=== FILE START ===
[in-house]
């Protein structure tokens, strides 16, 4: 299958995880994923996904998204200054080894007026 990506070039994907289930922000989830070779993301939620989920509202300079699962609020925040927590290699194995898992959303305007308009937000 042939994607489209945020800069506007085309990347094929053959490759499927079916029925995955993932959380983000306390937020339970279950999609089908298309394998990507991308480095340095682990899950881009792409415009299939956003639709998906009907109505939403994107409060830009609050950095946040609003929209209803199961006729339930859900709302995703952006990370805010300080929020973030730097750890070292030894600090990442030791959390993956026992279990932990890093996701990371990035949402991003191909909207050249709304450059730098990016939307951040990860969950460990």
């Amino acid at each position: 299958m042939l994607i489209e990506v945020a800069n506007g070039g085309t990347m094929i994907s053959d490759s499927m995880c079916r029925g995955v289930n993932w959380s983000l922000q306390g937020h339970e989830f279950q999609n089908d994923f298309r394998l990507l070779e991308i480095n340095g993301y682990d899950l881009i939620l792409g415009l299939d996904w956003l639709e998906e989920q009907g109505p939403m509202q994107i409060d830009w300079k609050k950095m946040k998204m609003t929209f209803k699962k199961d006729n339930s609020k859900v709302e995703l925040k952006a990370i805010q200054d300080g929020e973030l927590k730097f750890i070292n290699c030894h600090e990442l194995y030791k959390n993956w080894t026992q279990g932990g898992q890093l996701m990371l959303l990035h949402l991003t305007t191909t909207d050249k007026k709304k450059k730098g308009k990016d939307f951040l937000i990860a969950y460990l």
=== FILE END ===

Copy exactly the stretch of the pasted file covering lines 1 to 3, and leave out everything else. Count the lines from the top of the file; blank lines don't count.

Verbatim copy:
[in-house]
């Protein structure tokens, strides 16, 4: 299958995880994923996904998204200054080894007026 990506070039994907289930922000989830070779993301939620989920509202300079699962609020925040927590290699194995898992959303305007308009937000 042939994607489209945020800069506007085309990347094929053959490759499927079916029925995955993932959380983000306390937020339970279950999609089908298309394998990507991308480095340095682990899950881009792409415009299939956003639709998906009907109505939403994107409060830009609050950095946040609003929209209803199961006729339930859900709302995703952006990370805010300080929020973030730097750890070292030894600090990442030791959390993956026992279990932990890093996701990371990035949402991003191909909207050249709304450059730098990016939307951040990860969950460990």
């Amino acid at each position: 299958m042939l994607i489209e990506v945020a800069n506007g070039g085309t990347m094929i994907s053959d490759s499927m995880c079916r029925g995955v289930n993932w959380s983000l922000q306390g937020h339970e989830f279950q999609n089908d994923f298309r394998l990507l070779e991308i480095n340095g993301y682990d899950l881009i939620l792409g415009l299939d996904w956003l639709e998906e989920q009907g109505p939403m509202q994107i409060d830009w300079k609050k950095m946040k998204m609003t929209f209803k699962k199961d006729n339930s609020k859900v709302e995703l925040k952006a990370i805010q200054d300080g929020e973030l927590k730097f750890i070292n290699c030894h600090e990442l194995y030791k959390n993956w080894t026992q279990g932990g898992q890093l996701m990371l959303l990035h949402l991003t305007t191909t909207d050249k007026k709304k450059k730098g308009k990016d939307f951040l937000i990860a969950y460990l």